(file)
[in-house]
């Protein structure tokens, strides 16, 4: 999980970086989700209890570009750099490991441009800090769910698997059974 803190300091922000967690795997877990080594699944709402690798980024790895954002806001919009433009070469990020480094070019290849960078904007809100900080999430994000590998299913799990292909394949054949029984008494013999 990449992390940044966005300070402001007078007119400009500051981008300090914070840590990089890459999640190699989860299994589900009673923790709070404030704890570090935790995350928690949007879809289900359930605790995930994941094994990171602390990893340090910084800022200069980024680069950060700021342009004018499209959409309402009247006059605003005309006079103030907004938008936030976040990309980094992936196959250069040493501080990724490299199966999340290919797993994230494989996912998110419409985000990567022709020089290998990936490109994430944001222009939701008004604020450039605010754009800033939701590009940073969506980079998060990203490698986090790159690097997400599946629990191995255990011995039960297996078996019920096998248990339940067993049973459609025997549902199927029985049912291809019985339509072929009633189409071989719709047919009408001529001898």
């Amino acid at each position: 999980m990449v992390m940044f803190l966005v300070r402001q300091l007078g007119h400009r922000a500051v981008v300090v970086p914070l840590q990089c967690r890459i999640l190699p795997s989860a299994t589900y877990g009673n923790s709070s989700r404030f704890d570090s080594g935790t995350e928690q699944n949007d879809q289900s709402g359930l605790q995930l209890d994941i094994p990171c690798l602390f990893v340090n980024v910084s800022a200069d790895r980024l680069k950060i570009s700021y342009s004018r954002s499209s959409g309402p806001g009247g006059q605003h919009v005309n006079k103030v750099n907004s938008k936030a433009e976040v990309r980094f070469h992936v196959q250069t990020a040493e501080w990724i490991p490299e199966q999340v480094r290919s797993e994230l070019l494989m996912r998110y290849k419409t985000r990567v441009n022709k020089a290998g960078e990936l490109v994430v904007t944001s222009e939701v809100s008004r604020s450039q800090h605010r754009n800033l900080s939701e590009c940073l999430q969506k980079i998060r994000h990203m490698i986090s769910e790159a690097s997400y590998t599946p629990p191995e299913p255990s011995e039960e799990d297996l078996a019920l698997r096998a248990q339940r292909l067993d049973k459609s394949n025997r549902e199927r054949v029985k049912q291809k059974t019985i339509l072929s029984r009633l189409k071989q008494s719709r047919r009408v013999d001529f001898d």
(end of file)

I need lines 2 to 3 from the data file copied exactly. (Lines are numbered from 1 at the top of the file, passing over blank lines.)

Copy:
């Protein structure tokens, strides 16, 4: 999980970086989700209890570009750099490991441009800090769910698997059974 803190300091922000967690795997877990080594699944709402690798980024790895954002806001919009433009070469990020480094070019290849960078904007809100900080999430994000590998299913799990292909394949054949029984008494013999 990449992390940044966005300070402001007078007119400009500051981008300090914070840590990089890459999640190699989860299994589900009673923790709070404030704890570090935790995350928690949007879809289900359930605790995930994941094994990171602390990893340090910084800022200069980024680069950060700021342009004018499209959409309402009247006059605003005309006079103030907004938008936030976040990309980094992936196959250069040493501080990724490299199966999340290919797993994230494989996912998110419409985000990567022709020089290998990936490109994430944001222009939701008004604020450039605010754009800033939701590009940073969506980079998060990203490698986090790159690097997400599946629990191995255990011995039960297996078996019920096998248990339940067993049973459609025997549902199927029985049912291809019985339509072929009633189409071989719709047919009408001529001898």
């Amino acid at each position: 999980m990449v992390m940044f803190l966005v300070r402001q300091l007078g007119h400009r922000a500051v981008v300090v970086p914070l840590q990089c967690r890459i999640l190699p795997s989860a299994t589900y877990g009673n923790s709070s989700r404030f704890d570090s080594g935790t995350e928690q699944n949007d879809q289900s709402g359930l605790q995930l209890d994941i094994p990171c690798l602390f990893v340090n980024v910084s800022a200069d790895r980024l680069k950060i570009s700021y342009s004018r954002s499209s959409g309402p806001g009247g006059q605003h919009v005309n006079k103030v750099n907004s938008k936030a433009e976040v990309r980094f070469h992936v196959q250069t990020a040493e501080w990724i490991p490299e199966q999340v480094r290919s797993e994230l070019l494989m996912r998110y290849k419409t985000r990567v441009n022709k020089a290998g960078e990936l490109v994430v904007t944001s222009e939701v809100s008004r604020s450039q800090h605010r754009n800033l900080s939701e590009c940073l999430q969506k980079i998060r994000h990203m490698i986090s769910e790159a690097s997400y590998t599946p629990p191995e299913p255990s011995e039960e799990d297996l078996a019920l698997r096998a248990q339940r292909l067993d049973k459609s394949n025997r549902e199927r054949v029985k049912q291809k059974t019985i339509l072929s029984r009633l189409k071989q008494s719709r047919r009408v013999d001529f001898d």